Health Systems & Disaster Management

Dr. Calvello Hynes is currently teaching in the Colorado School of Public Health. She offers her students the opportunity to create blog posts to highlight current policies in global health.

This entry is by Leslie Walker, MPH candidate, submitted July 22, 2019

Photo credits: Getty Images

Health Systems Strengthening as an Approach to Disaster Management

While reading the qualitative analysis of the WHO Toolkit for assessing health system capacity for crisis management, I couldn’t help but think about certain natural disasters that have taken place in the United States and how the government has responded to them.  The World Health Organization (WHO) held its sixty-fourth World Health Assembly in May of 2011.  There, after identifying many publications and analyzing them, it was concluded that health system strengthening should contribute to disaster management. 

Natural disasters that have occurred around the globe were used as examples such as the 2010 earthquake in Haiti that left 1.5 million homeless and killed 149,095 people. It was stated that “Haiti lacked an effective health system prior to the earthquake and national authorities were not equipped to manage relief or recovery priorities when the disaster occurred” (Bayntun, 2012). This statement made me think about the lack of governance and how poorly the aftermath of Hurricane Katrina was handled by the government officials in New Orleans in 2005. The United States does have an effective health system in place, compared to places such as Haiti or other impoverished countries around the world and yet, Hurricane Katrina was not handled in the best way possible.  The hurricane caused flooding in New Orleans, where more than 1,800 people were killed, and property damage was estimated at $100 billion (Edwards, 2015). “Weather forecasters warned government officials about Katrina’s approach, so they should have been ready for it. But they were not, and Katrina exposed major failures in America’s disaster preparedness and response systems” (Edwards, 2015). Some major areas where the current administration of that time failed were: there was fraud and abuse, miscommunication and obstruction of private relief efforts. “Federal auditors estimated that $1 billion or more in aid payments for individuals were invalid. Other estimates put the waste at $2 billion” (Edwards, 2015). In other words, the actual amount of money lost through scams and schemes is not known for sure. Agencies could not communicate because of the equipment not working properly during this desperate need. And finally the Federal Emergency Management Agency (FEMA ) turned away doctors volunteering at the locations where medical attention was needed and blocked the delivery of emergency supplies that was ordered by the Methodist Hospital in New Orleans was blocked by FEMA on several occasions.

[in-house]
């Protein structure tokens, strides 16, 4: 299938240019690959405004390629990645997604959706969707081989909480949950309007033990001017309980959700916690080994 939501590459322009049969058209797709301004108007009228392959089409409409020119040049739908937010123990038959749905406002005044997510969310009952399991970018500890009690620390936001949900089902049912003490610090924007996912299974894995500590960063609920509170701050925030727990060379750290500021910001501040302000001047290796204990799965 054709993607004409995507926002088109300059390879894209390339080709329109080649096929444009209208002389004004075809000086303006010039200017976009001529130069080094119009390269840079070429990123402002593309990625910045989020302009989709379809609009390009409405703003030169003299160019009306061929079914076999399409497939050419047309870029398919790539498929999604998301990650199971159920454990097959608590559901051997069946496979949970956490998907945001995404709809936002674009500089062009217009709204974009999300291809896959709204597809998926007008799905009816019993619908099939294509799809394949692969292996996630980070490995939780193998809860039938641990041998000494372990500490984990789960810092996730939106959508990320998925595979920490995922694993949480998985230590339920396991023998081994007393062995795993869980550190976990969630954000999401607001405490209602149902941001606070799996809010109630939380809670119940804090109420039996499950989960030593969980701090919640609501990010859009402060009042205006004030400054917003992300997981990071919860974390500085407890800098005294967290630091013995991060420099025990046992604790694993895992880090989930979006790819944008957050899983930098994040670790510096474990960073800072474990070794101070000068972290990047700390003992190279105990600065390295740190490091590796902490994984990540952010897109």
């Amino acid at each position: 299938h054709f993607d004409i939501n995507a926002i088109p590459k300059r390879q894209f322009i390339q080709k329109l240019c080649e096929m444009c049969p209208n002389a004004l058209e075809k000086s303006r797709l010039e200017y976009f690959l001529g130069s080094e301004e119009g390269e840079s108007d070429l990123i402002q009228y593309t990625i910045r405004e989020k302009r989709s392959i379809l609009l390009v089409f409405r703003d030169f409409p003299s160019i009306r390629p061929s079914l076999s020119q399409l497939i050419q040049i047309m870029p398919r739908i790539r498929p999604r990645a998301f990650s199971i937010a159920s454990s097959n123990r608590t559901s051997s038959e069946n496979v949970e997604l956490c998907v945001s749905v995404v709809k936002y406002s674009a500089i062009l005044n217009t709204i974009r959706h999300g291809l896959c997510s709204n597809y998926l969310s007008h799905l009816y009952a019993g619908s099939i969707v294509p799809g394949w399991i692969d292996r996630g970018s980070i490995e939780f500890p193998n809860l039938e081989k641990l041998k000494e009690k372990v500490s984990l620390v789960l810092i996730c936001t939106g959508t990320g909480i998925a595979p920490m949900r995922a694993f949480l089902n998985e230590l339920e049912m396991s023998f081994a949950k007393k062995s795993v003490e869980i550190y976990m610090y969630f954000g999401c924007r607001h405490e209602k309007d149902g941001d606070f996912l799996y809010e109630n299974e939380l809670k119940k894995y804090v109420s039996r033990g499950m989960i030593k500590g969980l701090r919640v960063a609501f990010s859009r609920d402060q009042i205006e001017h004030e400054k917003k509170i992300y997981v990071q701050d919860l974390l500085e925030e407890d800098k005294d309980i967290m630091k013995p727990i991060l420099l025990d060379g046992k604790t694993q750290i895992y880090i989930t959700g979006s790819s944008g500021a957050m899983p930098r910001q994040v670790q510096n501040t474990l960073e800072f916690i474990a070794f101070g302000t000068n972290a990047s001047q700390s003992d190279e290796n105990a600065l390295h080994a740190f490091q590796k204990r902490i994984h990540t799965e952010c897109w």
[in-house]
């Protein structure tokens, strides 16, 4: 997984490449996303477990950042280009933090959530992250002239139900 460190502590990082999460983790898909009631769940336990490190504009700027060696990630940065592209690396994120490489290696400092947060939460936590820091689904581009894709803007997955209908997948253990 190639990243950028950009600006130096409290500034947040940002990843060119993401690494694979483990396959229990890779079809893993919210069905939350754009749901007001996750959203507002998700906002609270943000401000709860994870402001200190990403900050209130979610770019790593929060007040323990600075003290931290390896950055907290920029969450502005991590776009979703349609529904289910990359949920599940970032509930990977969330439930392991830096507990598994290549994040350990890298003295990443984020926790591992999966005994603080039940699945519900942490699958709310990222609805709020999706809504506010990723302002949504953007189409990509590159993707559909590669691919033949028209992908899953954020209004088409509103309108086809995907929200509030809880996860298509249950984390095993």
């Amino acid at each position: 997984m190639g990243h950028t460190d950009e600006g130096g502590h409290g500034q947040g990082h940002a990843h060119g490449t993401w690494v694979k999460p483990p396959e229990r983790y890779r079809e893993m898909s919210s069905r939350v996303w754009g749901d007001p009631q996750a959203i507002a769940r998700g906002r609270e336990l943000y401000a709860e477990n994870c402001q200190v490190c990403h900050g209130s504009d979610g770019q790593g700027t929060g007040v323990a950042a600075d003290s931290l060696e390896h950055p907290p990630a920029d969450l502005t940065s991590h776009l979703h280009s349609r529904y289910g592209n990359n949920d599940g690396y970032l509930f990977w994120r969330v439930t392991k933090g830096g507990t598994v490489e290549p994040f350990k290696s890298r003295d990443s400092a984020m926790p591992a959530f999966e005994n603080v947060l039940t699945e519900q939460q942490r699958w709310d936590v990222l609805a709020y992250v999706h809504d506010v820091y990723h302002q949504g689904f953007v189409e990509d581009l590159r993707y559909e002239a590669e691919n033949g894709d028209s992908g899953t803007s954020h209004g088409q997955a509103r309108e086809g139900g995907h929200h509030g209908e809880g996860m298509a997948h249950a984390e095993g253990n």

The WHO created a comprehensive Toolkit by studying lessons from natural disasters since 2000. The approach reiterates the WHO’s commitment to develop the health system approach to disaster management (Bayntun, 2012). In my novice level of Critical Polices and Global Health, I believe that while strengthening health systems can effectively increase the response to natural disasters around the globe, in certain wealthy countries like the United States, strengthening the health system that is already in place is not enough. There is already a health system in place in the U.S. and yet examples like that of Hurricane Katrina have taken place.  It is important to learn from previous mistakes, communicate and have well trained federal agencies along with being as well prepared as possible and having a plan in place when disasters such as hurricanes are forecasted to strike certain areas in the United States.  


 Bayntun, C., Rockenschaub, G., & Murray, V. (2012, August 22). Developing a health system approach to disaster management: Aqualitative analysis of the core literature to complement the WHOToolkit for assessing health­system capacity for crisis management. PLOS Currents, doi:

Edwards, C. (2015, August 27). Hurricane Katrina: Remembering the Federal Failures. Cato Institute, Retrieved from